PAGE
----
Why Do Vegans Not Eat Honey
Honey has been around for thousands of years and in all that time there have been many debates about whether or not people should eat it. Throughout history, honey was considered a food fit only for animals, so even though humans ate it, they didn’t think very highly of themselves for doing so.
The first known civilizations believed that the gods were angered by the act of eating honey, so the practice was discouraged. The ancient Egyptians had elaborate rituals associated with honey-eating, including removing the fleshy covering over the bee’s stinger before drinking the nectar. In China, the consumption of honey was also seen as taboo, and those who did partake in it were thought to be cursed for eternity. Even today, certain cultures discourage the use of honey on religious grounds.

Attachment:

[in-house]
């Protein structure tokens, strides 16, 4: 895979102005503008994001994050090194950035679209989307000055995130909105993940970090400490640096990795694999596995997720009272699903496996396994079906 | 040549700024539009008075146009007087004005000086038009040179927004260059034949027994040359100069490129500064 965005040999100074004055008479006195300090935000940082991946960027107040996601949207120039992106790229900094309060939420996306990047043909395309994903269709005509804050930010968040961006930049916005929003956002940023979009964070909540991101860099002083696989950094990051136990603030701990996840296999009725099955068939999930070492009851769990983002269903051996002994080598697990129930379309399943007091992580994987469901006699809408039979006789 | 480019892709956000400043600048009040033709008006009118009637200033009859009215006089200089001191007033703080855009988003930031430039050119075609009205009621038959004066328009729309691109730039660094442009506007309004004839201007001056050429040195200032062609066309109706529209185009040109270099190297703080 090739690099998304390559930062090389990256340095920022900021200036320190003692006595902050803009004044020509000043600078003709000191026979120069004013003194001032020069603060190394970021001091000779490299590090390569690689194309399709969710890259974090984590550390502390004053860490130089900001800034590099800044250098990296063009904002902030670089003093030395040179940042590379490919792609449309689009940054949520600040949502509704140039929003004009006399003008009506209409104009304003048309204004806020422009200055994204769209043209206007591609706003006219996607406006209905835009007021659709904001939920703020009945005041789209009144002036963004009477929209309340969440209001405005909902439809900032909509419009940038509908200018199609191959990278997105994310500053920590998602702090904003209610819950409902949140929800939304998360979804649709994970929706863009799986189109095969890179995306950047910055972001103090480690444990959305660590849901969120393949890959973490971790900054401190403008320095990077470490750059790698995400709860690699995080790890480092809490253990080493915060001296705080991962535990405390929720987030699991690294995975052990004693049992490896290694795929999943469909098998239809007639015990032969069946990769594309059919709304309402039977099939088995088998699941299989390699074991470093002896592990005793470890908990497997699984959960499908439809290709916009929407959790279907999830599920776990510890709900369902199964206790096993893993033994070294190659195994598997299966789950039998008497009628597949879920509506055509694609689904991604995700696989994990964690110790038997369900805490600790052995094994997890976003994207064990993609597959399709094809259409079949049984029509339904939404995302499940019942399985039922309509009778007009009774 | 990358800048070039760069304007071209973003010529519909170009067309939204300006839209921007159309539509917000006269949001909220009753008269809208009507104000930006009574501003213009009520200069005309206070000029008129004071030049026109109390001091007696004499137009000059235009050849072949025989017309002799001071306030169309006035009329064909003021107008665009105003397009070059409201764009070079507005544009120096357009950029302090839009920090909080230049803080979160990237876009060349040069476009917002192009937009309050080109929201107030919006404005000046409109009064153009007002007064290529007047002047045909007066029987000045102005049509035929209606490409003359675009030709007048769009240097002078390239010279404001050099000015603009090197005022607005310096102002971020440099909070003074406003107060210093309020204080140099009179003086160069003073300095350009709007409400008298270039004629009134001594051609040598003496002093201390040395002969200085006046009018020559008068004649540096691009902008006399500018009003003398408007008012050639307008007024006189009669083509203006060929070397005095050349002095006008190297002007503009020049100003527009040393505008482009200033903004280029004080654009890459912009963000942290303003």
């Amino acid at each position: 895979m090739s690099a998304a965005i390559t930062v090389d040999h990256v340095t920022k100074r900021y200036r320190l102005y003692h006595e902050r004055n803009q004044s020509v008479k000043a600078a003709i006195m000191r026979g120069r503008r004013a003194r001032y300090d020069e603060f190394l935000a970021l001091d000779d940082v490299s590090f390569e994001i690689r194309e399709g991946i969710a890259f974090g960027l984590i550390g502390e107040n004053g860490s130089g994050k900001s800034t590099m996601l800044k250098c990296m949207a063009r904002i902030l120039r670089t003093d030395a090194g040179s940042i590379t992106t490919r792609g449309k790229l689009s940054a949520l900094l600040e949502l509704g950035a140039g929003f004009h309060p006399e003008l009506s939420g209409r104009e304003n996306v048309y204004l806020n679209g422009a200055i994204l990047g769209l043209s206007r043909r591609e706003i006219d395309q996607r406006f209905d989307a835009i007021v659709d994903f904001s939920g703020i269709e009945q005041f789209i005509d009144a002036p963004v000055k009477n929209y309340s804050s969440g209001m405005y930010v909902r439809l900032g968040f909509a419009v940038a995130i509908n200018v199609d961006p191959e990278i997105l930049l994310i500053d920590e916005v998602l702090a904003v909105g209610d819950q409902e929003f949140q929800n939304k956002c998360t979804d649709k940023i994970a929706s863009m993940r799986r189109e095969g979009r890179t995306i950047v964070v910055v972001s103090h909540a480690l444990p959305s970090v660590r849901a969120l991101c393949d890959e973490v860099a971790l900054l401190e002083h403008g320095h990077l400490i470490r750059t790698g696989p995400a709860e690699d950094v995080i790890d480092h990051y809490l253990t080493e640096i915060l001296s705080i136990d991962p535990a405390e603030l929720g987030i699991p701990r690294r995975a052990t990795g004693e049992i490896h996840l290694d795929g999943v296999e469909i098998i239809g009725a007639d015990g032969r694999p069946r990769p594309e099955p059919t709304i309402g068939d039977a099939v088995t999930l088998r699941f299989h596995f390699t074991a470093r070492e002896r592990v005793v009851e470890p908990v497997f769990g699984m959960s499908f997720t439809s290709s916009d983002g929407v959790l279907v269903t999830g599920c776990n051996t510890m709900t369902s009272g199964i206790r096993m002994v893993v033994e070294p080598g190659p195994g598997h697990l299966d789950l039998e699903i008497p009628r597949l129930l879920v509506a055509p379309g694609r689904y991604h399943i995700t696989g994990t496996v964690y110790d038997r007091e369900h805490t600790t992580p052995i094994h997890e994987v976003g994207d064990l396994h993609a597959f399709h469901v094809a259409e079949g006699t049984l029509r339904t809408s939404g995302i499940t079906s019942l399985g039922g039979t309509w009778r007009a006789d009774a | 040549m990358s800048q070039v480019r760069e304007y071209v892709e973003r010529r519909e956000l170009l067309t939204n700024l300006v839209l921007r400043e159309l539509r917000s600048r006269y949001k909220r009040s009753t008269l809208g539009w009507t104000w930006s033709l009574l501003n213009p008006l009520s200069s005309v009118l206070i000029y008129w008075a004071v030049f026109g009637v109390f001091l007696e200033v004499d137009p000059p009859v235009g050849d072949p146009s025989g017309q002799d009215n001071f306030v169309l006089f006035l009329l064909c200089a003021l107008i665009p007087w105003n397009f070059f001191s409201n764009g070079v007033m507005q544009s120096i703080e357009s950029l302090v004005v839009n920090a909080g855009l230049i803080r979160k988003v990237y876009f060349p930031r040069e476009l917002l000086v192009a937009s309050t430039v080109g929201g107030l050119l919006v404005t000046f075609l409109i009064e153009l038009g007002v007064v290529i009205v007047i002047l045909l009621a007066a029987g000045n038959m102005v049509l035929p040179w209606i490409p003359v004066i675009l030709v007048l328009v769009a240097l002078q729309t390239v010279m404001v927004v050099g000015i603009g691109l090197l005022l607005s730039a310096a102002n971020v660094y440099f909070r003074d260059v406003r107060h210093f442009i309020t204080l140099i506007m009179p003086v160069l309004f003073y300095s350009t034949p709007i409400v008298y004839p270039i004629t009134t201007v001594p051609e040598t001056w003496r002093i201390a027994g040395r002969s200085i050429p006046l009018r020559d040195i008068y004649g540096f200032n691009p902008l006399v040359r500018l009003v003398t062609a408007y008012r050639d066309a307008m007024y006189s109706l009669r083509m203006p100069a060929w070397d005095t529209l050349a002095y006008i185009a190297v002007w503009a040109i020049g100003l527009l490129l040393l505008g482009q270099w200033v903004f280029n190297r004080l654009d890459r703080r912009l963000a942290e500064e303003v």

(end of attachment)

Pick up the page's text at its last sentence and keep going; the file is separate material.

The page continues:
However, despite the fact that honey has been consumed for centuries, most modern societies do consider it to be safe and healthy to consume. It’s high in calories, low in carbohydrates, and can help lower cholesterol levels. And while honey does contain fructose — which may contribute to weight gain — other types of sugars found in honey are beneficial when eaten in moderation. When combined with exercise, honey can help control blood sugar levels, making it an effective tool for diabetics.
Despite its benefits, honey still isn’t universally liked by everyone. Some vegans find it off-putting because it contains sugar, but others don’t like the idea of supporting the killing of insects. If you’re one of those vegans who doesn’t want to eat honey (or any type of animal product), then here are some reasons why you might feel that way.
1) Bees needlessly kill their own kind